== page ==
• In 2003, faculty decided to group the technical electives under suggested Elective Tracks in order to encourage students to gather their electives under a descriptive umbrella and underscore the need for focus while choosing electives. In Fall 2006, it was realized that although a range of elective courses was offered each year, they did not necessarily provide a consistent sequence for the suggested tracks. Consequently, there was a revision of the elective structure. Commencing with the 2007-09 catalog, the suggested tracks have been removed. Students must still choose 12 hours of CS3xx or higher courses as technical electives. These must still be pre-approved by the student’s advisor and the Associate Chair for Undergraduate Affairs (the previous title was Undergraduate Advisor). The only additional requirement is that a form listing this sequence be filled out; the intent is that a student and his/her advisor will meet and put together a set of technical electives that will prepare the student for a desired career path and give faculty notice about technical elective courses that need to be scheduled.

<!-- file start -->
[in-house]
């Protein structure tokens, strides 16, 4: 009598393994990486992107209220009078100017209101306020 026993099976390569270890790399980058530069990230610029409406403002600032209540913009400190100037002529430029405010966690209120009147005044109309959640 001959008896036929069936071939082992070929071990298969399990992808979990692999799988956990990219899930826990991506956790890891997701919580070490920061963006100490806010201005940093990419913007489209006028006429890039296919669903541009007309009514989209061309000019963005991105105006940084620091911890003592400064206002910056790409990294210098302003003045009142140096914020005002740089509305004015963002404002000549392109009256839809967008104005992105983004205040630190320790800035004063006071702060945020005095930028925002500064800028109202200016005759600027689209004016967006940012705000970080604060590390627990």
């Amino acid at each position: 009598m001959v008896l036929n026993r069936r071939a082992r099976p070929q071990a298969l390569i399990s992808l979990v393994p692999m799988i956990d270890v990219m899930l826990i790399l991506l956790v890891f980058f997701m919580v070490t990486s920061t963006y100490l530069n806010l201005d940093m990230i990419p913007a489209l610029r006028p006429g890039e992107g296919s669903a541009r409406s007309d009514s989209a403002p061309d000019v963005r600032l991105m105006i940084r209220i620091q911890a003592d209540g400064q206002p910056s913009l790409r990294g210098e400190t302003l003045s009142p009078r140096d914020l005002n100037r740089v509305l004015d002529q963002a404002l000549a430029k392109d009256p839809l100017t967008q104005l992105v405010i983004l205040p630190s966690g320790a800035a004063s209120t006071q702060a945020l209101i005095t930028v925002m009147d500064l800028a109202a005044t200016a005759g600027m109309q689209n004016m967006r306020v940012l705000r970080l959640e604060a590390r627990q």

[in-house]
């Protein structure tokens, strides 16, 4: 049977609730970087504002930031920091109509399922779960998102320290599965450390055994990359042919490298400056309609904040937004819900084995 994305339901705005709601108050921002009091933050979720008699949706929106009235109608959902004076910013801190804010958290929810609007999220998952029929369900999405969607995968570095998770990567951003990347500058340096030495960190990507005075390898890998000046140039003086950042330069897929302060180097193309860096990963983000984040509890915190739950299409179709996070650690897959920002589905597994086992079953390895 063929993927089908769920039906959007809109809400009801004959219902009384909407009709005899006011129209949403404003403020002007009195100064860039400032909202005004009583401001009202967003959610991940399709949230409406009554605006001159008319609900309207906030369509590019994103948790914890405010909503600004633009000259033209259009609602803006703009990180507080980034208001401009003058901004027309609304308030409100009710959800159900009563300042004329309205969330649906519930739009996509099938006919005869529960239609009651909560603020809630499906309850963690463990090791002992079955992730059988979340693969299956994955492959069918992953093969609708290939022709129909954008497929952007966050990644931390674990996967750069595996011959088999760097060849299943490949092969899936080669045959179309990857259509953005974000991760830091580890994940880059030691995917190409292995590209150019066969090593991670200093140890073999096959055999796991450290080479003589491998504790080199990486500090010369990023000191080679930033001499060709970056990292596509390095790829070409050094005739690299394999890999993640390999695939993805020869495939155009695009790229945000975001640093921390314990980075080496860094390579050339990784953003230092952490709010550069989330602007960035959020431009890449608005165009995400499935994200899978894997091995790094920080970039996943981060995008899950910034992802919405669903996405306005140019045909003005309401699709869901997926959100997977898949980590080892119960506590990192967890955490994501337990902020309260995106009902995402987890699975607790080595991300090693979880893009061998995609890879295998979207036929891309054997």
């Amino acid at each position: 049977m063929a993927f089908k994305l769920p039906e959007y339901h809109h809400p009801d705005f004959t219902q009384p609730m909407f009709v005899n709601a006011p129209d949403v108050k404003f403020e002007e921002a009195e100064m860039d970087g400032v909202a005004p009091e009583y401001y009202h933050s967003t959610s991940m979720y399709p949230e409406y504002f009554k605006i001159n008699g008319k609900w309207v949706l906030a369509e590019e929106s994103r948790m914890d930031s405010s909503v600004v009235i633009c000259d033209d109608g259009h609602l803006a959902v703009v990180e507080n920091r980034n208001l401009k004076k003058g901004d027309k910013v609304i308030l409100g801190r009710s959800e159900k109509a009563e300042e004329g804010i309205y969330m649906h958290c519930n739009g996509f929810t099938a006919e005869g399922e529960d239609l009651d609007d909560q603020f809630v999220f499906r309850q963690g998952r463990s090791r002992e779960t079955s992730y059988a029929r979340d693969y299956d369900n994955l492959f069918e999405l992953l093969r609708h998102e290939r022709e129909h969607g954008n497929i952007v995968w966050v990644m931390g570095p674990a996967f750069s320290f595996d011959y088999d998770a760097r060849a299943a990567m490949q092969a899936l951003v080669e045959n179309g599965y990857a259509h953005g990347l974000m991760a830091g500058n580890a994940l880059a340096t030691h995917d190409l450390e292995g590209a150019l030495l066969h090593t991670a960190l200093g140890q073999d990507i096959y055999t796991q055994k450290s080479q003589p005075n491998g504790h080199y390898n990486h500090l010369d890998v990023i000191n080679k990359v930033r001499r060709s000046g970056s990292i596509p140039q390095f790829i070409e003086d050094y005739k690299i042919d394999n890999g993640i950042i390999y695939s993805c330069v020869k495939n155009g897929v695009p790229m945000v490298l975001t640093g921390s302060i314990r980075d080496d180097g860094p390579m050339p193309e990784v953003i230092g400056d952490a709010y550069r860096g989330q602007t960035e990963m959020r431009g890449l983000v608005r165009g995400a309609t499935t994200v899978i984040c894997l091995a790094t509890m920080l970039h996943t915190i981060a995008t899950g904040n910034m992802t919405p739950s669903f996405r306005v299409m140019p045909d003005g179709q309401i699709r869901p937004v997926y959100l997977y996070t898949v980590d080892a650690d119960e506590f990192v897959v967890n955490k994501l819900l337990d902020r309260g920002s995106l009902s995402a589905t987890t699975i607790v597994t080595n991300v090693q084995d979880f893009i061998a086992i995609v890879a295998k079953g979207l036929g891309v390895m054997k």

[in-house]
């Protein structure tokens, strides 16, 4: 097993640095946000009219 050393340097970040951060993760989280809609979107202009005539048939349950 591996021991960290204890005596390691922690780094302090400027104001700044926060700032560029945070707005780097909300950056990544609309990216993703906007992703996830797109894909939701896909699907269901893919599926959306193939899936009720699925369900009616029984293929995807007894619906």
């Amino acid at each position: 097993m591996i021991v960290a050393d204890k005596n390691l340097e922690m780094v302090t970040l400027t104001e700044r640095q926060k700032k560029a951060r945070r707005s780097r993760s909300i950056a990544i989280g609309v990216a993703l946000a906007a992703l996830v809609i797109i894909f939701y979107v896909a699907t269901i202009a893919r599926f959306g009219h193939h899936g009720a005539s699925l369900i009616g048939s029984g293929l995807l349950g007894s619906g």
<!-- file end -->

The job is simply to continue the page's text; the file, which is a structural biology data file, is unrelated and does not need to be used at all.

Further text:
Future improvements:


  • As a result of assessment of courses at the end of 2006, it was realized that there was an urgent need to improve the Discrete Mathematics course. Since this course is taught by the Mathematics department, the current Mathematics Department Chair was invited to attend a meeting with the department faculty in Spring 2007. The incoming Mathematics Department Chair has also been informed of the faculty’s concern and recommendations and he is committed to work with the CS department to improve the course. As mentioned earlier, one course of action being considered is an adjustment of the syllabus in that course to provide greater stress to the fundamentals needed for the Computer Science courses; another action could be the inclusion of a set of questions in the final examination of that course covering just those fundamentals that the students must pass in order to pass the course. A parallel track being pondered by the Computer Science faculty is the requirement that students not only must pass the Discrete Mathematics course, i.e., get a grade of D or better, but obtain a certain minimum grade in order to satisfy the pre-requisite for CS342 and CS344.






  1. Program Evolution